A simple lesson in compassion, told in lively, rhyming text with engaging illustrations.

CAN YOU FIND MY SHOE?

In Lennox’s debut, rhyming picture book, featuring illustrations by Aveira (Mariposa, 2019, etc.), a little boy searches for his lost shoe in the zoo and gets a surprise when he finds it.

“One day in the summer I went to the zoo, / And somehow or other I lost my right shoe!” narrates a young boy. He enlists the aid of zookeepers and they hunt for the footwear in habitats and enclosures, encountering a polar bear, a giraffe, camels, and many more creatures along the way. A helpful kangaroo checks her pouch; the boy even takes a snorkeling dip in the flamingo pond to look. Aveira’s semirealistic, full-color, full-page digital images feature lavish greenery, big-eyed, friendly animals, and relatable human characters (the boy and most other characters are white; a zookeeper and a few bystanders have brown skin). Children will have fun spotting what the boy doesn’t—including his upside-down shoe in the background. What the kindhearted boy discovers when he finally finds it is a sweetly comic revelation, and another surprise is still to come. The book is labeled “A Zoo Adventure for Ages 3 to 7,” which suggests that there may be a welcome series of adventures ahead.

A simple lesson in compassion, told in lively, rhyming text with engaging illustrations.

Pub Date: N/A

ISBN: 978-1-73339-950-0

Page Count: 32

Publisher: Jumping Juniper Press

Review Posted Online: Dec. 6, 2019

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A sweet, soft conversation starter and a charming gift.

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BECAUSE I HAD A TEACHER

A paean to teachers and their surrogates everywhere.

This gentle ode to a teacher’s skill at inspiring, encouraging, and being a role model is spoken, presumably, from a child’s viewpoint. However, the voice could equally be that of an adult, because who can’t look back upon teachers or other early mentors who gave of themselves and offered their pupils so much? Indeed, some of the self-aware, self-assured expressions herein seem perhaps more realistic as uttered from one who’s already grown. Alternatively, readers won’t fail to note that this small book, illustrated with gentle soy-ink drawings and featuring an adult-child bear duo engaged in various sedentary and lively pursuits, could just as easily be about human parent- (or grandparent-) child pairs: some of the softly colored illustrations depict scenarios that are more likely to occur within a home and/or other family-oriented setting. Makes sense: aren’t parents and other close family members children’s first teachers? This duality suggests that the book might be best shared one-on-one between a nostalgic adult and a child who’s developed some self-confidence, having learned a thing or two from a parent, grandparent, older relative, or classroom instructor.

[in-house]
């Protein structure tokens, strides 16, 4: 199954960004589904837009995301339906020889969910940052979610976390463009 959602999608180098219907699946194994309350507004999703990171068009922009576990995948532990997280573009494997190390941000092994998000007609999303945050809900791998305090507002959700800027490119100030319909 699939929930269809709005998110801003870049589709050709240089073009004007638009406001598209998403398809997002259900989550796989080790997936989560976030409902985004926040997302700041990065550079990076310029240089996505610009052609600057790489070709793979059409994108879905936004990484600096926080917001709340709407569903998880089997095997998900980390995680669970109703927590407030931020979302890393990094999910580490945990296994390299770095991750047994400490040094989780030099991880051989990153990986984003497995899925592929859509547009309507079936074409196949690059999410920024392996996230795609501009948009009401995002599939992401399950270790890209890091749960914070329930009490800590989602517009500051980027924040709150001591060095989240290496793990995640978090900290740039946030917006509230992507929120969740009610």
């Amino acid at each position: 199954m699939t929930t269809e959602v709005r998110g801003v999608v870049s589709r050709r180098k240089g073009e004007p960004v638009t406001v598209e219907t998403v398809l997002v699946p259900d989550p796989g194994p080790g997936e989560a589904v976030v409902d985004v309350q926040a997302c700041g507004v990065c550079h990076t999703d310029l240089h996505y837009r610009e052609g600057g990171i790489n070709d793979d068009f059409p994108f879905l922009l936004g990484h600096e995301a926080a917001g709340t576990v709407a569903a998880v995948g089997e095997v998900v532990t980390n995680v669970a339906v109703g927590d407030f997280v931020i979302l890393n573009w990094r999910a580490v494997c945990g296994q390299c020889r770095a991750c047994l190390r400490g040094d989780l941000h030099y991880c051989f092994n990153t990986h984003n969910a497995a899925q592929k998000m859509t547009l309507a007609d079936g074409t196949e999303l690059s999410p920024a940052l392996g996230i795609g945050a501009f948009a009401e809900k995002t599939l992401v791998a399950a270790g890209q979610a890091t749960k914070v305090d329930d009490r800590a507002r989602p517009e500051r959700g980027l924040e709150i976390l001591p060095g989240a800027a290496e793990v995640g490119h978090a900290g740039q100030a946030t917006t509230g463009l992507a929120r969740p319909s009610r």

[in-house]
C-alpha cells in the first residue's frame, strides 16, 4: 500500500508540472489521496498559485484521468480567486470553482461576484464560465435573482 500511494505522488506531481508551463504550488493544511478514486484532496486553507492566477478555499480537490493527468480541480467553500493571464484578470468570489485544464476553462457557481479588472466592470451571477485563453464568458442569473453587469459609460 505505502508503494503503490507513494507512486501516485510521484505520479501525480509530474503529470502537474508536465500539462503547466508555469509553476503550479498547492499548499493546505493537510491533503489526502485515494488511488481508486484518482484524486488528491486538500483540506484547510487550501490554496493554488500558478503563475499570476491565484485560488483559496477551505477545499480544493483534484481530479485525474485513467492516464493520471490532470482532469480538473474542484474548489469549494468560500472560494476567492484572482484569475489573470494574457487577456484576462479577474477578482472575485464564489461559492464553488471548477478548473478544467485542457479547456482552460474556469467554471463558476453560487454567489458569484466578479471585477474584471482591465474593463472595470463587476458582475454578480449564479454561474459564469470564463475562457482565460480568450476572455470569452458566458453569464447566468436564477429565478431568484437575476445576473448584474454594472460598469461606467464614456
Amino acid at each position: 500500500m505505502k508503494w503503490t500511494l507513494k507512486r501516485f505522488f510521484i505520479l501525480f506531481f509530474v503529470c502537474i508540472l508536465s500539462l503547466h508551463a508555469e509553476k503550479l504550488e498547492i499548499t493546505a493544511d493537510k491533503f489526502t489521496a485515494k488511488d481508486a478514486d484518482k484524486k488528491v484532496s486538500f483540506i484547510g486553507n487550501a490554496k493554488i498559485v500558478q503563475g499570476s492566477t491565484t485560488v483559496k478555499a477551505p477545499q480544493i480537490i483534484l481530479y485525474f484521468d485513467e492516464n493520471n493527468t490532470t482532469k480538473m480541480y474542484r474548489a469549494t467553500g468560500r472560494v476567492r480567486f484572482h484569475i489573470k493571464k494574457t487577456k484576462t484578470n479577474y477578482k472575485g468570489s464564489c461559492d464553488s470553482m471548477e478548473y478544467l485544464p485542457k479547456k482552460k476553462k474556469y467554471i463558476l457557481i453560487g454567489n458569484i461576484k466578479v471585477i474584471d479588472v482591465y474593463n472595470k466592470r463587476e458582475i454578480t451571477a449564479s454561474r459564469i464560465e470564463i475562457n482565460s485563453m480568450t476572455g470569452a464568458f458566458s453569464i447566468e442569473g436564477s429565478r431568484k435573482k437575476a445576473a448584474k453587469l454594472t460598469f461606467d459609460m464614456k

A sweet, soft conversation starter and a charming gift. (Picture book. 4-7)

Pub Date: March 1, 2017

ISBN: 978-1-943200-08-5

Page Count: 32

Publisher: Compendium

Review Posted Online: Dec. 14, 2016

Kirkus Reviews Issue: Jan. 1, 2017

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Ordinary kids in an extraordinary setting: still a recipe for bright achievements and belly laughs.

WAYSIDE SCHOOL BENEATH THE CLOUD OF DOOM

Rejoice! 25 years later, Wayside School is still in session, and the children in Mrs. Jewls’ 30th-floor classroom haven’t changed a bit.

The surreal yet oddly educational nature of their misadventures hasn’t either. There are out-and-out rib ticklers, such as a spelling lesson featuring made-up words and a determined class effort to collect 1 million nail clippings. Additionally, mean queen Kathy steps through a mirror that turns her weirdly nice and she discovers that she likes it, a four-way friendship survives a dumpster dive after lost homework, and Mrs. Jewls makes sure that a long-threatened “Ultimate Test” allows every student to show off a special talent. Episodic though the 30 new chapters are, there are continuing elements that bind them—even to previous outings, such as the note to an elusive teacher Calvin has been carrying since Sideways Stories From Wayside School (1978) and finally delivers. Add to that plenty of deadpan dialogue (“Arithmetic makes my brain numb,” complains Dameon. “That’s why they’re called ‘numb-ers,’ ” explains D.J.) and a wild storm from the titular cloud that shuffles the school’s contents “like a deck of cards,” and Sachar once again dishes up a confection as scrambled and delicious as lunch lady Miss Mush’s improvised “Rainbow Stew.” Diversity is primarily conveyed in the illustrations.

Ordinary kids in an extraordinary setting: still a recipe for bright achievements and belly laughs. (Fiction. 9-11)

Pub Date: March 3, 2020

ISBN: 978-0-06-296538-7

Page Count: 192

Publisher: Harper/HarperCollins

Review Posted Online: Sept. 29, 2019

Kirkus Reviews Issue: Nov. 1, 2019

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